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The GW Hatchet


The GW Hatchet

Serving the GW Community since 1904

The GW Hatchet

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Student-run health clinic to raise money in annual auction

This post was written by Hatchet reporter Cydney Hargis.

Joan Johnson has been visiting The HEALing Clinic – a program run by students from the School of Medicine and Health Sciences on Tuesday evenings – once a month since it opened five years ago.

Johnson visits the free, student volunteer-run clinic housed in Bread for the City – a nonprofit that offers services including medical care, legal and social services.

It will raise money at its 13th silent charity auction Thursday at the Media and Public Affairs building, offering up gift cards to restaurants, clothing and jewelry stores, salons as well as museum tickets.

“I really appreciate Bread for the City…when I first started going I didn’t have insurance and they just were like one big family,” Johnson said. “They have been a big help to me and the community itself.”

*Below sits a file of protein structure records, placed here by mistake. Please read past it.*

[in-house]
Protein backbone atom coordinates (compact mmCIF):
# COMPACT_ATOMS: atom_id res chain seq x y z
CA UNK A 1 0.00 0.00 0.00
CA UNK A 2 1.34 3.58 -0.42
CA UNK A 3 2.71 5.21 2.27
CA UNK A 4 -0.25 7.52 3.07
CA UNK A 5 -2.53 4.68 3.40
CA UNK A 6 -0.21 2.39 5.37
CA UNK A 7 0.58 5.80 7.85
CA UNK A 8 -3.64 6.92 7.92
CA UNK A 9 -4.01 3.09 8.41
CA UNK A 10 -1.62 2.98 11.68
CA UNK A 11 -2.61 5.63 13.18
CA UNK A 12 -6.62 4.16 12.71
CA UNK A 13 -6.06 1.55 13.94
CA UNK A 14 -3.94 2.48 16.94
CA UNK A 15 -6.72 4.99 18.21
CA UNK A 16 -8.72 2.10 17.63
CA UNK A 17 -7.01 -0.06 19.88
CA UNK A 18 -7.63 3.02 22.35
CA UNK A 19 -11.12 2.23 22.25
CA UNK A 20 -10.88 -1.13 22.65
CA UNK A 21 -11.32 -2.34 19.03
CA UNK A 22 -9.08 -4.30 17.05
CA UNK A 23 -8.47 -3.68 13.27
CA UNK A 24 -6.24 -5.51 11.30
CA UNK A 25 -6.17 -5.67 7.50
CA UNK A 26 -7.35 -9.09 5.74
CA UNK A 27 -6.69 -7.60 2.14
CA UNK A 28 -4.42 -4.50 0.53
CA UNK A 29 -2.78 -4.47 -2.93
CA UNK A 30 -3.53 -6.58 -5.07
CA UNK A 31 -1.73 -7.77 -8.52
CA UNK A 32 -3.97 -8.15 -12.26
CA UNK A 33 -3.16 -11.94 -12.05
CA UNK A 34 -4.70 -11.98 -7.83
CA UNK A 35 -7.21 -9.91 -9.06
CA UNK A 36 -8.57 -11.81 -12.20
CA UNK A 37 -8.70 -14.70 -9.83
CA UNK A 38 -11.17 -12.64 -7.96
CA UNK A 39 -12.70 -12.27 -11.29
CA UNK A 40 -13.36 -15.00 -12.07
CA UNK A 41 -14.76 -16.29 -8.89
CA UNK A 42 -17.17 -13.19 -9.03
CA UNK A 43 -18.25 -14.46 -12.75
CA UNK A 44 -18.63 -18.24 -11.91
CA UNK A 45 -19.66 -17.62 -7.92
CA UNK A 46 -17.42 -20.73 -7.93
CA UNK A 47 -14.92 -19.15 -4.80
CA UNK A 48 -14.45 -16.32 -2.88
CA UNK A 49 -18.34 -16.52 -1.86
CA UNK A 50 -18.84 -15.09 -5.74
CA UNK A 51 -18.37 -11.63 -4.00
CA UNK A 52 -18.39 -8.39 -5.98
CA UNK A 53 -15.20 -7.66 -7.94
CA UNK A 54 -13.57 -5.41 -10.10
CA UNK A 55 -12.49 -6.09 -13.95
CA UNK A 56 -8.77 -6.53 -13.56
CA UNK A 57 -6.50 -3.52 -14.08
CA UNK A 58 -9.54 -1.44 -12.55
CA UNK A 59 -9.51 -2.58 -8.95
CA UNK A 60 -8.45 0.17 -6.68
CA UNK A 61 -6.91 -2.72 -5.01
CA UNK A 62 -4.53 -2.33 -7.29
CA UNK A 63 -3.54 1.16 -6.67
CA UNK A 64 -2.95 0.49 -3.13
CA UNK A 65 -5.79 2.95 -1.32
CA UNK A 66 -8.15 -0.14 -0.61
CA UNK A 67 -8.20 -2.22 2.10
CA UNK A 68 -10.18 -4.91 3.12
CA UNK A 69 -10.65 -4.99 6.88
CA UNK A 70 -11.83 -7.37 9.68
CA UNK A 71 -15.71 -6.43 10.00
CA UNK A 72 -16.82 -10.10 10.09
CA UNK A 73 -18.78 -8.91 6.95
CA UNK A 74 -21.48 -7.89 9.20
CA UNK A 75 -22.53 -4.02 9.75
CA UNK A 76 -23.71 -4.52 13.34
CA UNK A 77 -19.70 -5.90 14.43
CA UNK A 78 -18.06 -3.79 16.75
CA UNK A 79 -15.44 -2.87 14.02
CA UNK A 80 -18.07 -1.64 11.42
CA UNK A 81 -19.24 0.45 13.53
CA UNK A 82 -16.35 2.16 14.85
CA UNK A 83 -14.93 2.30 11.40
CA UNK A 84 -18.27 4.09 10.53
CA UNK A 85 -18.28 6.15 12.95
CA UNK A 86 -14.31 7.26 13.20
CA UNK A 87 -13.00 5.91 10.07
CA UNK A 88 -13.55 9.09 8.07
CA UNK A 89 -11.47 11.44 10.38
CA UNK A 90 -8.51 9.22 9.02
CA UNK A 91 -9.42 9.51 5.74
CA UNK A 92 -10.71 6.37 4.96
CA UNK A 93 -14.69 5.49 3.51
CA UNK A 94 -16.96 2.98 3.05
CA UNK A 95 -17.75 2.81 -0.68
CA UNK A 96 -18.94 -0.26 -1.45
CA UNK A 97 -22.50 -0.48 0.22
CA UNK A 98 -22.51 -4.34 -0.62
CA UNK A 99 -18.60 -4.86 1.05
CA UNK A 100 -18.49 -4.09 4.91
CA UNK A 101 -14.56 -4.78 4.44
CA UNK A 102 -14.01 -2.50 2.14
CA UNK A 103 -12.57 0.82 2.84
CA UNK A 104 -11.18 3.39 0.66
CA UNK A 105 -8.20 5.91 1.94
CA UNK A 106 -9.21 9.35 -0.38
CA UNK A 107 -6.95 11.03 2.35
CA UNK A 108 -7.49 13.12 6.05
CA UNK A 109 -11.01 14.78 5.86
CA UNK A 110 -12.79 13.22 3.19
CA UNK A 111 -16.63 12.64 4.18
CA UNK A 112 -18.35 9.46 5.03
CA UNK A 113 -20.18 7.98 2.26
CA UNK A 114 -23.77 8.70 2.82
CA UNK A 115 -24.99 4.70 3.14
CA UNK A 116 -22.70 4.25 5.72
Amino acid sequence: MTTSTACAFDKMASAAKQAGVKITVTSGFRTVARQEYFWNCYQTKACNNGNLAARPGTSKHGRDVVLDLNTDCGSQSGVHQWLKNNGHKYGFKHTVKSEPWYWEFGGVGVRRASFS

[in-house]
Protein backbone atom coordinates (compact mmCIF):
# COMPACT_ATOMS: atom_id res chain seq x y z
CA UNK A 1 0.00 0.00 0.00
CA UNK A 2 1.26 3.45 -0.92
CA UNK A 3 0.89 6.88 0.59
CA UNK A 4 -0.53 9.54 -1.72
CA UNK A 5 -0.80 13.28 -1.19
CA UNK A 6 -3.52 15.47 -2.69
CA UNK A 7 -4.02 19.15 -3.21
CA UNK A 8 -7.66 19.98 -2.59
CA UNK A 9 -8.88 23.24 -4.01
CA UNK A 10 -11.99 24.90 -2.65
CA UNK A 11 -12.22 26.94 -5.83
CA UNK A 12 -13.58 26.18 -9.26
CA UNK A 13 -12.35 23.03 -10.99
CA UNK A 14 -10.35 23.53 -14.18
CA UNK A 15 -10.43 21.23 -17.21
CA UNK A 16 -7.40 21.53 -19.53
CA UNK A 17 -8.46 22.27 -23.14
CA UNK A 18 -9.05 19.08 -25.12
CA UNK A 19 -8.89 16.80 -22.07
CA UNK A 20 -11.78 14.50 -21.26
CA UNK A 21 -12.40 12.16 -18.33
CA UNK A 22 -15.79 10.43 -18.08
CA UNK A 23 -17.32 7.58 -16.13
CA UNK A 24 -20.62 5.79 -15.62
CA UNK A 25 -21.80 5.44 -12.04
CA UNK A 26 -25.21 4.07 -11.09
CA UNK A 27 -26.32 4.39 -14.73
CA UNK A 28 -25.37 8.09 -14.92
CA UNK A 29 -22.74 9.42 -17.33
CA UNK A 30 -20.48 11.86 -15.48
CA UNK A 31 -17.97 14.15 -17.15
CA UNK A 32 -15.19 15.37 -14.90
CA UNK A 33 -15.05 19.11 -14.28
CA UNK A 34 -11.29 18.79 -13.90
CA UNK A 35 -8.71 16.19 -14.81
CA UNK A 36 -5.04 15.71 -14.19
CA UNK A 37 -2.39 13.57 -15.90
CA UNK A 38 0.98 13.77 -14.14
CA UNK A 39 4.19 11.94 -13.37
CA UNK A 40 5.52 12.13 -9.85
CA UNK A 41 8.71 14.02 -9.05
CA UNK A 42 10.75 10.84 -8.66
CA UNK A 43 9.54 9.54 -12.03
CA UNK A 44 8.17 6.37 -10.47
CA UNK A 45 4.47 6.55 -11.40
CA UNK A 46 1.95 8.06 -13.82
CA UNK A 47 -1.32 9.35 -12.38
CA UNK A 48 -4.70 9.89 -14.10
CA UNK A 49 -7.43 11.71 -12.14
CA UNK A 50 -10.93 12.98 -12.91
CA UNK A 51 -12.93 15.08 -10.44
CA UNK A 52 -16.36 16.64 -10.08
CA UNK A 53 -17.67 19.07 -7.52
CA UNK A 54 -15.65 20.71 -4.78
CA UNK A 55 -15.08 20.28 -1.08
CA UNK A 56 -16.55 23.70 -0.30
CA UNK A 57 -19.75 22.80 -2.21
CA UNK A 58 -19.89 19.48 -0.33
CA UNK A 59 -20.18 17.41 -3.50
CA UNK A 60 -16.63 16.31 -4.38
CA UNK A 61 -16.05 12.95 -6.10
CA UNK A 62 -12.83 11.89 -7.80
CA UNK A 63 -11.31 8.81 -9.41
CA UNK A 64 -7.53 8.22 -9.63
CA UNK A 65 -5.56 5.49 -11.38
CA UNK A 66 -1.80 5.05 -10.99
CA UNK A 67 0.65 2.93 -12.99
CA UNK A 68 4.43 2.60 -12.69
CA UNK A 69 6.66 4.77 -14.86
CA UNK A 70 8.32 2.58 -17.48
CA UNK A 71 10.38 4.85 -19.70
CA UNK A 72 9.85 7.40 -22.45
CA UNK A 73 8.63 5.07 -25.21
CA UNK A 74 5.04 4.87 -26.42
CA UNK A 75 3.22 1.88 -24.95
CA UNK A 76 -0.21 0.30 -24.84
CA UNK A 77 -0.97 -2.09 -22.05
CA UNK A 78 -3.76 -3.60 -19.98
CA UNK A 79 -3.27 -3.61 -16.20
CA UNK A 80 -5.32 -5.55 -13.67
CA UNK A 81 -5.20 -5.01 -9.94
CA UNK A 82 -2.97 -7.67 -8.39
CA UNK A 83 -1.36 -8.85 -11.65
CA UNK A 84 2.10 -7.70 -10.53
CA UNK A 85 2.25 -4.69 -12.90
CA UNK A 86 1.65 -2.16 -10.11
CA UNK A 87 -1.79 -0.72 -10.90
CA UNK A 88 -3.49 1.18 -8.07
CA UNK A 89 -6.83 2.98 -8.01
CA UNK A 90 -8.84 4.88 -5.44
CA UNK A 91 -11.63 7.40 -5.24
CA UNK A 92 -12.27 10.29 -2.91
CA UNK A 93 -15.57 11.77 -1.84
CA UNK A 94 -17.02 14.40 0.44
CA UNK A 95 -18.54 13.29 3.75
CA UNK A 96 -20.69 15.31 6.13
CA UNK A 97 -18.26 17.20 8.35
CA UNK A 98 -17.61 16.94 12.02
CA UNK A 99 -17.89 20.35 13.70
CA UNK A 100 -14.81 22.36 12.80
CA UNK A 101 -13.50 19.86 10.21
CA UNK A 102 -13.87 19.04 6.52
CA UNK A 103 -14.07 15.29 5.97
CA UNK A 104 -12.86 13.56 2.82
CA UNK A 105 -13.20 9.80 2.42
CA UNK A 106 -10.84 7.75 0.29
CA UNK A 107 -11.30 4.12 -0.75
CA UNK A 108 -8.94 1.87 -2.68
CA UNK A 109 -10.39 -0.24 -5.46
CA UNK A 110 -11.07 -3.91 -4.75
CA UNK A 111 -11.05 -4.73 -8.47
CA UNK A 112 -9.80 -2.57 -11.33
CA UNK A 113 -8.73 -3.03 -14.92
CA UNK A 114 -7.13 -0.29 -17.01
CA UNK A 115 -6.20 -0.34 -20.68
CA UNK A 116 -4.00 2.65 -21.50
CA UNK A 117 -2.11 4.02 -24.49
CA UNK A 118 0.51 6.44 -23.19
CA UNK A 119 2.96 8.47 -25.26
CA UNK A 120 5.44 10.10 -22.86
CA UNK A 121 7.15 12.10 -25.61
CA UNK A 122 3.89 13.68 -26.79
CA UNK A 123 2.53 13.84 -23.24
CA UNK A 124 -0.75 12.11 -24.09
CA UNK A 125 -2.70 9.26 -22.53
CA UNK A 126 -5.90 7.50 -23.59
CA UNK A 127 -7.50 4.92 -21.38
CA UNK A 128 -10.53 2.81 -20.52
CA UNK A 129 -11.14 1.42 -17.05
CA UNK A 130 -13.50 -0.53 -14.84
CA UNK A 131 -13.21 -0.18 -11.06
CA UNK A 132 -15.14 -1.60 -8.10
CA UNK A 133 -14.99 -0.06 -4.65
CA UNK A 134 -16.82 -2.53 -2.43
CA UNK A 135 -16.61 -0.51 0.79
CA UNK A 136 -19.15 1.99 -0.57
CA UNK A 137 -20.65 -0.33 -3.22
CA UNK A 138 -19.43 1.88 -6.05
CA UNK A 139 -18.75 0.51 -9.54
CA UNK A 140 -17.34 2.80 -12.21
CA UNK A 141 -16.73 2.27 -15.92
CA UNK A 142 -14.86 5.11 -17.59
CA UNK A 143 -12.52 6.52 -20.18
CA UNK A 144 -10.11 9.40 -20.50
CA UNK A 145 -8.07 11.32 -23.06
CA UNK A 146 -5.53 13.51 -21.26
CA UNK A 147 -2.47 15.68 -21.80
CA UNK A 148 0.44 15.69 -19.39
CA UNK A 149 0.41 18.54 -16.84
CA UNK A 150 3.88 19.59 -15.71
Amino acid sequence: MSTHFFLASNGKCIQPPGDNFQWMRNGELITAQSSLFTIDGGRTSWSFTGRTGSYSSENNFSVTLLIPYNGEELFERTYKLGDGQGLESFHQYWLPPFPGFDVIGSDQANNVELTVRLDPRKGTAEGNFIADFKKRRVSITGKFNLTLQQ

The auction raised about $100,000 over the last five years through silent auctions and may raise $30,000 this year to support its operating costs, said Lisa Alexander, assistant dean for community-based partnerships in the medical school and the clinic’s faculty adviser.

A group of students launched the program in 2006 to connect with the community and opened at Bread for the City in fall 2007. An Anacostia location opened in January 2010 after the first site saw increased demand.

More than 400 students volunteer at the clinics yearly, Alexander said, and about 40 percent of patients who have been treated do not have health insurance.

Second-year medical student Jessica Hallerman volunteers at the clinic once a week. She developed a passion for medicine after spending time at a clinic in Ecuador as an undergraduate.

“I’ve wanted to work in a place where people who don’t normally have access to good health care are able to really get quality care and an awesome environment like Bread for the City,” she said.

The student volunteers pair up to evaluate a patient and review medical histories to offer the same care an individual would receive at a doctor’s office – an opportunity Hallerman called the most rewarding part of her job.

“You only see one or two patients a night while you’re here and because of that you get to kind of hear about their families and their stories, where they’ve been getting their medical care, why they come here and what they love about it.” Hallerman said.

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